After receiving critical success, the band went through a series of lineup changes, as Burman left the band and was replaced with Cincinnati music scene vet Joe Klug, who joined the band for Attica! and Forever Sounds. The band’s newest member John Erhardt has helped evolve the band’s sound, adding a twangy psychedelic vibe as they’ve expanded their profile with recorded sessions for BBC 6 Music and KEXP, appearances at SXSW and CMJ, touring with the likes of The Afghan Whigs, and have shared stages with Yo La TengoThe BreedersBest CoastMudhoneyOkkervil RiverThe MekonsCOMEWreckless Eric and Jeffrey Lewis.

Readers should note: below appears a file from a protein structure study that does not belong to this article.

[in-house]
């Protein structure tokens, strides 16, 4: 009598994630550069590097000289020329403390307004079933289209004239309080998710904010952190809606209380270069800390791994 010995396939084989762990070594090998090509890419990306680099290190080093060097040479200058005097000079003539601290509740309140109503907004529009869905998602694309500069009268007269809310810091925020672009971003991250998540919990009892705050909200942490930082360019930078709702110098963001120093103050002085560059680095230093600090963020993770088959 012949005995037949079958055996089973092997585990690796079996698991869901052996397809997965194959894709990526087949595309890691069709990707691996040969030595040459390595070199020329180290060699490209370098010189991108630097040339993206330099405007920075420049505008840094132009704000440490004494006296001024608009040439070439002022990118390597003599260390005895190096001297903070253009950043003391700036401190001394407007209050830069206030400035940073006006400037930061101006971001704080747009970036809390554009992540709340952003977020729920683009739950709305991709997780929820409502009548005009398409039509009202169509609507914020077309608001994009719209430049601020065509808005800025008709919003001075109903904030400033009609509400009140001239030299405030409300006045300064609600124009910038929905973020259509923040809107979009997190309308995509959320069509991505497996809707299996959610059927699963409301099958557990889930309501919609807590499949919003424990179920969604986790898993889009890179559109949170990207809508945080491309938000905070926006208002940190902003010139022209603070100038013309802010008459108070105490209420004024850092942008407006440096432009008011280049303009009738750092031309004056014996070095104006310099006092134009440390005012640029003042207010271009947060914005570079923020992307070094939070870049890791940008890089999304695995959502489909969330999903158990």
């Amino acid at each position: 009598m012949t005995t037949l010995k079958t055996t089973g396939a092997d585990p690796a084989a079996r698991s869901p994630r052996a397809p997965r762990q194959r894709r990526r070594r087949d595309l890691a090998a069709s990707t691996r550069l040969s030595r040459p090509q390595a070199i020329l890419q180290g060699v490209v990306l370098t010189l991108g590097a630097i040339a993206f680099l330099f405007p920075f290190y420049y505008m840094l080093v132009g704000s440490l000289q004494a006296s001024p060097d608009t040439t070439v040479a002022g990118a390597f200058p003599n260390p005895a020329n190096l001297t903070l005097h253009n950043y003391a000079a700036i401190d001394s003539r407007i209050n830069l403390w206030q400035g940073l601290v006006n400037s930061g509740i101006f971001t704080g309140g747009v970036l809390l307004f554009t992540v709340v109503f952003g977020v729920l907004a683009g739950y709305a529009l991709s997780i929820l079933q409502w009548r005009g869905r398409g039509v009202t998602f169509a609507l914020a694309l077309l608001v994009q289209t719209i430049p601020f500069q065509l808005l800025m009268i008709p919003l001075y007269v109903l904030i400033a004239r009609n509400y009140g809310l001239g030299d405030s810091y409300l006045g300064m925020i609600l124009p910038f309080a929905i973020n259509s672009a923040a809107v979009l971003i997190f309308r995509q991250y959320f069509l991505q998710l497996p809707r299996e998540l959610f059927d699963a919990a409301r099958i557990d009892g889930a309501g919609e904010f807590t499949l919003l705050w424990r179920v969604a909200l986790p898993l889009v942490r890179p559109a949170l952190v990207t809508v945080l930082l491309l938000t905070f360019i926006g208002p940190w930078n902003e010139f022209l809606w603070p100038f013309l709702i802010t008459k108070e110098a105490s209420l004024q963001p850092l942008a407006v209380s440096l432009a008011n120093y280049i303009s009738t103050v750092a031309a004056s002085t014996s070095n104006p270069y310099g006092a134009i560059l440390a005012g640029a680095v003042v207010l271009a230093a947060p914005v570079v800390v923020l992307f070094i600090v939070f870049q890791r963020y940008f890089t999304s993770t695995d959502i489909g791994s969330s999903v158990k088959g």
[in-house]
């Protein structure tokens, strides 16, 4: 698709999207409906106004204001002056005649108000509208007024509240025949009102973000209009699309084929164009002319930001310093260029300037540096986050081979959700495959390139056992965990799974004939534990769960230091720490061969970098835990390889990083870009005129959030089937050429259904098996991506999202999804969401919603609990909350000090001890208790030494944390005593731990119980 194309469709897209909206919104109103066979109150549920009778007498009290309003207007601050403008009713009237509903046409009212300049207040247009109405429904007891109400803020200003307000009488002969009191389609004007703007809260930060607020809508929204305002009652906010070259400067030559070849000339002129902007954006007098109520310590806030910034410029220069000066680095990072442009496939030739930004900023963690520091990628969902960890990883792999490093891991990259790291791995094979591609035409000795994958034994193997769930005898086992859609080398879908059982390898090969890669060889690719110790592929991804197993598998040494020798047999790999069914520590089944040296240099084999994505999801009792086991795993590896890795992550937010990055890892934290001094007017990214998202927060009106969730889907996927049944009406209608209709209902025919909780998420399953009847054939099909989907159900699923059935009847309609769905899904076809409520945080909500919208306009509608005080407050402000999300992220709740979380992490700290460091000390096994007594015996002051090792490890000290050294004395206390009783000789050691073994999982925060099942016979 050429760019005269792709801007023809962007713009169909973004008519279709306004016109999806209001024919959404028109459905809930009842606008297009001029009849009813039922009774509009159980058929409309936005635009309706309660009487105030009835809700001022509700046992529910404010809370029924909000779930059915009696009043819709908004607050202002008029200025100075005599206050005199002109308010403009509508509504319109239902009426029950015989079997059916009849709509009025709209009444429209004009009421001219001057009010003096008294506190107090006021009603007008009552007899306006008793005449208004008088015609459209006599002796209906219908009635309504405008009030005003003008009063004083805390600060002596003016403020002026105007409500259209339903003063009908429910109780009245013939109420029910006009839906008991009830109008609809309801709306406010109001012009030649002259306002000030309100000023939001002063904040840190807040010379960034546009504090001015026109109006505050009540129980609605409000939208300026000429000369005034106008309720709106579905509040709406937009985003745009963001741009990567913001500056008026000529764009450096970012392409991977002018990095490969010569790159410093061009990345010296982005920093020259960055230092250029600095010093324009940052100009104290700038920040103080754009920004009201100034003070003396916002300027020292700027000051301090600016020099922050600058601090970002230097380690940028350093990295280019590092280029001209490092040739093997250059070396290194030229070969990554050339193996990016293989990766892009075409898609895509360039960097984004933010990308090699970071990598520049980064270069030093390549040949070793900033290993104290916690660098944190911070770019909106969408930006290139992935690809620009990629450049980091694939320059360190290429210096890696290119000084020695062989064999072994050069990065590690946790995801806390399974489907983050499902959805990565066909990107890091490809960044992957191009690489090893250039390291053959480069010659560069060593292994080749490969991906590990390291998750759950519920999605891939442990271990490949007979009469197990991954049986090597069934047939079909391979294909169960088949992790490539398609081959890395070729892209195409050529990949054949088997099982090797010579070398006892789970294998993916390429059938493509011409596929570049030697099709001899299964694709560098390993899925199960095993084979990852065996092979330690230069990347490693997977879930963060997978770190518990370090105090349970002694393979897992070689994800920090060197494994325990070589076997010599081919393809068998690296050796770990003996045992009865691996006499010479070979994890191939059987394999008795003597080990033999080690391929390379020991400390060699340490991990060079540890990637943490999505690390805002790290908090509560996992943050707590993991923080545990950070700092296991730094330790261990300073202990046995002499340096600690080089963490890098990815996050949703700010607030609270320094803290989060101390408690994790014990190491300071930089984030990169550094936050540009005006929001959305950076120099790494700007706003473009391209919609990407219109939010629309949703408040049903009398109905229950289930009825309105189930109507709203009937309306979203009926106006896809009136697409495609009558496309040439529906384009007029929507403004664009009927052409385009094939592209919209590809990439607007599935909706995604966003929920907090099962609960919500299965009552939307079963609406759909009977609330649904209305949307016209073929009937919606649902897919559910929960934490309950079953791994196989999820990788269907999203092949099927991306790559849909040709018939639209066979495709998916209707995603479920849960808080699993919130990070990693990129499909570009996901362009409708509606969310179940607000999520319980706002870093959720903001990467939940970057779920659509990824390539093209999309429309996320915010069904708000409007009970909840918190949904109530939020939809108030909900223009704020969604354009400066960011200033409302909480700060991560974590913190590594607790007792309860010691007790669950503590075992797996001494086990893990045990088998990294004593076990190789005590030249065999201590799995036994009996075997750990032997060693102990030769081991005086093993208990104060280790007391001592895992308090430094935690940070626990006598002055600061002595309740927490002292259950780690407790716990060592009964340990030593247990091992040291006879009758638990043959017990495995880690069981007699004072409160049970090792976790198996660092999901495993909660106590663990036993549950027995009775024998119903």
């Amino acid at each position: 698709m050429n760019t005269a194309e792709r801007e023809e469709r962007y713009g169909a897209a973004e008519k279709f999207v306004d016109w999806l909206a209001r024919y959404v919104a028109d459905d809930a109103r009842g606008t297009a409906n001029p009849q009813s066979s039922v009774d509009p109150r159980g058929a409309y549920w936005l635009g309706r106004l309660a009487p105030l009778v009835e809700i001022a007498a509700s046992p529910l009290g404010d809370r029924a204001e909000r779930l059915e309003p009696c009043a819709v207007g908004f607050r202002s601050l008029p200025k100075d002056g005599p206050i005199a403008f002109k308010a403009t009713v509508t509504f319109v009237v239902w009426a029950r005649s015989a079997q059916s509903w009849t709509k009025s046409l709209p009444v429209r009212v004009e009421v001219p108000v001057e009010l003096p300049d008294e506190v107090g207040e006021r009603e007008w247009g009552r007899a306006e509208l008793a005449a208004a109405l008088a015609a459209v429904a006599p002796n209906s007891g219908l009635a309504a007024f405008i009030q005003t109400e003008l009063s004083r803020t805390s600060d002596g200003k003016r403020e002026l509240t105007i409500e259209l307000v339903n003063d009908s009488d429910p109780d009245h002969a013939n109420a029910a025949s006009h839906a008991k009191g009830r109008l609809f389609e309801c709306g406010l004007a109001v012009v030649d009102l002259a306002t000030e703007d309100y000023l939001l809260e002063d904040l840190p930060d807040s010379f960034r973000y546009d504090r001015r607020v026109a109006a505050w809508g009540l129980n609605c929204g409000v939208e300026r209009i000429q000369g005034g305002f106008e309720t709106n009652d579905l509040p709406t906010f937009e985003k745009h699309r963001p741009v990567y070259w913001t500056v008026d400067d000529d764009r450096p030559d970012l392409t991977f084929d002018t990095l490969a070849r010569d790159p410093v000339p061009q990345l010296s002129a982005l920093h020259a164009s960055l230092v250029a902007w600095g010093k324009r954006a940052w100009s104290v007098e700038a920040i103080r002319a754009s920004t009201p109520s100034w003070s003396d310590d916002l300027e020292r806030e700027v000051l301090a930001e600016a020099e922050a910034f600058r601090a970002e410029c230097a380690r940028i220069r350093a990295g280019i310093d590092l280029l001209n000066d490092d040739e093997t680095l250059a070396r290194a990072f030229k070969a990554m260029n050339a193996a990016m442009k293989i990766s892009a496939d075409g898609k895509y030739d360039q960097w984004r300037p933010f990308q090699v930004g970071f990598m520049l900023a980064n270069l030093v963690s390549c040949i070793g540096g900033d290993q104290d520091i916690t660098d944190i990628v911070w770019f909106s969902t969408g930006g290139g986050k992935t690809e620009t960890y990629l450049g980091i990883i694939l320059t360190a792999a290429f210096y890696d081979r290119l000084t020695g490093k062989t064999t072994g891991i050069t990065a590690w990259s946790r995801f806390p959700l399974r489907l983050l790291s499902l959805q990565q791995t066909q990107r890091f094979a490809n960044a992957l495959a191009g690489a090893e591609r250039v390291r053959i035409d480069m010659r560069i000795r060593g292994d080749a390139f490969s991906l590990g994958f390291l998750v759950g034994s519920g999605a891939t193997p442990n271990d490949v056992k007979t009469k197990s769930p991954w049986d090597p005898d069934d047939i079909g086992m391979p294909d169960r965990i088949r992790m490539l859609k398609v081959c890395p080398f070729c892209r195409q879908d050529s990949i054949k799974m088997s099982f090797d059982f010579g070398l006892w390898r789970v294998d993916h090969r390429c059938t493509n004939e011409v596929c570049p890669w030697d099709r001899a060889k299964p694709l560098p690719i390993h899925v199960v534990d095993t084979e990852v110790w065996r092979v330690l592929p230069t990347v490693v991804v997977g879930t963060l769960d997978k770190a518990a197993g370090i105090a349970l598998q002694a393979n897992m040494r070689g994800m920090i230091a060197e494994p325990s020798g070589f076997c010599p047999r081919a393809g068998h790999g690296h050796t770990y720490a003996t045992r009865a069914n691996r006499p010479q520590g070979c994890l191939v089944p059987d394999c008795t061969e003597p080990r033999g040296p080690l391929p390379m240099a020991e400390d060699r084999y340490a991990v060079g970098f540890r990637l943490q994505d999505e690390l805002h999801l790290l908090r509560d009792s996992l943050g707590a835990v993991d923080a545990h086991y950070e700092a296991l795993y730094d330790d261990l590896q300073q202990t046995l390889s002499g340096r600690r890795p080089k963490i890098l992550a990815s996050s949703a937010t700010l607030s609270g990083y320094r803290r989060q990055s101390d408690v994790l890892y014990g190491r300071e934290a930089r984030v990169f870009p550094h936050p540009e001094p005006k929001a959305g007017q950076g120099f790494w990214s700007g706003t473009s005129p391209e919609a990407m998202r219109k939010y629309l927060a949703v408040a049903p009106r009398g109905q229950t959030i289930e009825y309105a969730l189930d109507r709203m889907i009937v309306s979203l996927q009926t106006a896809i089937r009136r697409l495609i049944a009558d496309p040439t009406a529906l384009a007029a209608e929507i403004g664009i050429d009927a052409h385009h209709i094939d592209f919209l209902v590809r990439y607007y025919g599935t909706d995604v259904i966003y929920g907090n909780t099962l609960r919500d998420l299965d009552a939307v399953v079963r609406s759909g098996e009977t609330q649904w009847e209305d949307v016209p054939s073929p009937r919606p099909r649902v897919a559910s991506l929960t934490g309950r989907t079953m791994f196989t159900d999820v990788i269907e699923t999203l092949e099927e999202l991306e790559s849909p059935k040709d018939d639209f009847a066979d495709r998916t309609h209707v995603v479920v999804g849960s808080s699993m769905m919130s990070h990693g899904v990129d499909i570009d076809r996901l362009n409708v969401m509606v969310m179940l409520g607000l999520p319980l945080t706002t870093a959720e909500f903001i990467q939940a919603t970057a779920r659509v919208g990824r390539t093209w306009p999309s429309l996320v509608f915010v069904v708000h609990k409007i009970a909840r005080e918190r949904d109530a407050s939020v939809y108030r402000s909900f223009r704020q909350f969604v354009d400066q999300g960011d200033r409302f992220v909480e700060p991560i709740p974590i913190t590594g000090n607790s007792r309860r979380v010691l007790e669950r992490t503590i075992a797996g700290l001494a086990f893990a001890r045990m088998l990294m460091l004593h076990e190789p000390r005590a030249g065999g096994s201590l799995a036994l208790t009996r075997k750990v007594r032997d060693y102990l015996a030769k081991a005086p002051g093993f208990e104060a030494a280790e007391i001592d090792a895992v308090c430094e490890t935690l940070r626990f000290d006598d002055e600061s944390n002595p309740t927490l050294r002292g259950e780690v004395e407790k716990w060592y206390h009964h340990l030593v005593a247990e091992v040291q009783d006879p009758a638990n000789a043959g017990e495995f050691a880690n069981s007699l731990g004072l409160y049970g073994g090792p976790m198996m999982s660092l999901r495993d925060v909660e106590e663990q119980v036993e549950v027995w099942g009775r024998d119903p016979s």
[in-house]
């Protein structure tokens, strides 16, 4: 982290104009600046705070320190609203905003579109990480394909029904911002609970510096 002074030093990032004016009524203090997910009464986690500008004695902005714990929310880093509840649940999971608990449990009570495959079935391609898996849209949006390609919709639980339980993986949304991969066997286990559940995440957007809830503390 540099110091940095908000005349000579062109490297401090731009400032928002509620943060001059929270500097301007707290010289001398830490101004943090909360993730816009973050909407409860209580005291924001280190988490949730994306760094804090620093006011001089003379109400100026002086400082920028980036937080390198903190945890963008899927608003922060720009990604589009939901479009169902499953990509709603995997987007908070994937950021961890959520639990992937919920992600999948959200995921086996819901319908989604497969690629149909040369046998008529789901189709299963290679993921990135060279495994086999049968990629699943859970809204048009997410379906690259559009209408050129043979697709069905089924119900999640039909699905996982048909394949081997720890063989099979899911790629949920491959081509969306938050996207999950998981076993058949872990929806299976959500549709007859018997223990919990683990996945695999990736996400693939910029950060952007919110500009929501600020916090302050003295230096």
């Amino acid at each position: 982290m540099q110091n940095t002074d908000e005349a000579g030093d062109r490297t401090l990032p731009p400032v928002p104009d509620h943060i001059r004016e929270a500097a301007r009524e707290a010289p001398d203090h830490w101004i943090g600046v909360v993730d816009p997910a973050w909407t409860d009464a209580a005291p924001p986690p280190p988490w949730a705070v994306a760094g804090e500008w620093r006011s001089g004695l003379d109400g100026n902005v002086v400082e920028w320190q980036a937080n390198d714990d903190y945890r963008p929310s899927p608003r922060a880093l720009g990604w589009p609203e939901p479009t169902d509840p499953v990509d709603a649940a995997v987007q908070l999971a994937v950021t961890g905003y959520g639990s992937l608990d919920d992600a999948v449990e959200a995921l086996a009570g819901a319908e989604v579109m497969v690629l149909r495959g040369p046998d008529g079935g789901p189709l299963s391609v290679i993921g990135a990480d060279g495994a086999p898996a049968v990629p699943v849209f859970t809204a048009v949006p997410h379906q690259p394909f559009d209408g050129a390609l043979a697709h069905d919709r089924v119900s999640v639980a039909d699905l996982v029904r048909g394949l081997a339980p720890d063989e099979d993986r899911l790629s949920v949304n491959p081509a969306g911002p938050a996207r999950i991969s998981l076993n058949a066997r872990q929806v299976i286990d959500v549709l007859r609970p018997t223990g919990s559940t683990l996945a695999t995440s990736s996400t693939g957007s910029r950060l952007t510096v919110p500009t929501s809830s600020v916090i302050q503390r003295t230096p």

The Cincinnati-based indie rock act’s seventh studio album What Heaven Is Like is slated for release later this month through Damnably Records in Europe and Shake It! Records in the States, and as you may recall, earlier this year, I wrote about “Gloria,” a song that was reportedly inspired by the protagonist of Fargo‘s Season 3, Gloria Burgle, played by Carrie Coon — but in a much larger sense, the song is meant to paint a portrait of an inscrutable everywoman, who dares to stand up to an omnipresent, almost supernatural, villain. The album’s latest single “Cake,” while continuing in a similar, cinematic yet 90s inspired vein of its predecessor is arguably one of the album’s bleaker songs, evoking the sort of existential dread and anxiety that feels inescapable and pervasive. Shit has gone bad and quickly, and it’s time to start hunkering down because it’s about to get much worse.